More Money for Some: The Redistributive Effects of Open Market Operations
Open market operations are among the most common instruments that central banks use to conduct monetary policy. However, there is little understanding about how these operations can unevenly affect households with different portfolio compositions and levels of wealth.
I study how monetary policy is transmitted through open market operations and what this means for different households along the distribution of wealth. In my model, heterogeneous households save using both money and government bonds while facing random liquidity needs. I show that open market operations that increase the supply of government bonds are associated with higher nominal interest rates and increased economic activity.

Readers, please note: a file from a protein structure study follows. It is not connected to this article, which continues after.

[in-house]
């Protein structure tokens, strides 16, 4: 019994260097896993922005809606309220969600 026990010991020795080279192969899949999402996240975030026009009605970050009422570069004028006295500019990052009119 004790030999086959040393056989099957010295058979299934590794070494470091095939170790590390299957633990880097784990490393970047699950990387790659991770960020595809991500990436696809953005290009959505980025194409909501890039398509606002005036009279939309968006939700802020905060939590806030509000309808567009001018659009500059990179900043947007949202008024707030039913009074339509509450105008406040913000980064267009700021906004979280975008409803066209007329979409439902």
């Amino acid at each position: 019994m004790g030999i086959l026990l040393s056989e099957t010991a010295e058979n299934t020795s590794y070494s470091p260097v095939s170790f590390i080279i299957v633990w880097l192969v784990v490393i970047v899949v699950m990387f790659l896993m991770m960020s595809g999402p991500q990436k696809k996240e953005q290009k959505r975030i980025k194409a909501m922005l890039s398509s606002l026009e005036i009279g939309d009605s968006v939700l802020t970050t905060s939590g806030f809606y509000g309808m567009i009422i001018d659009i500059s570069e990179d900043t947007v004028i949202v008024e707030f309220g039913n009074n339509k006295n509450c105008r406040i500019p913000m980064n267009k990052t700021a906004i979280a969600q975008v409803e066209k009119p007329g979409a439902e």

A higher supply of bonds improves households’ ability to insure against future liquidity needs. It also leads to more efficient trading between households and therefore reduces inequality. Moreover, this type of operation redistributes wealth from rich to poor households and raises consumption and welfare among households with lower levels of wealth.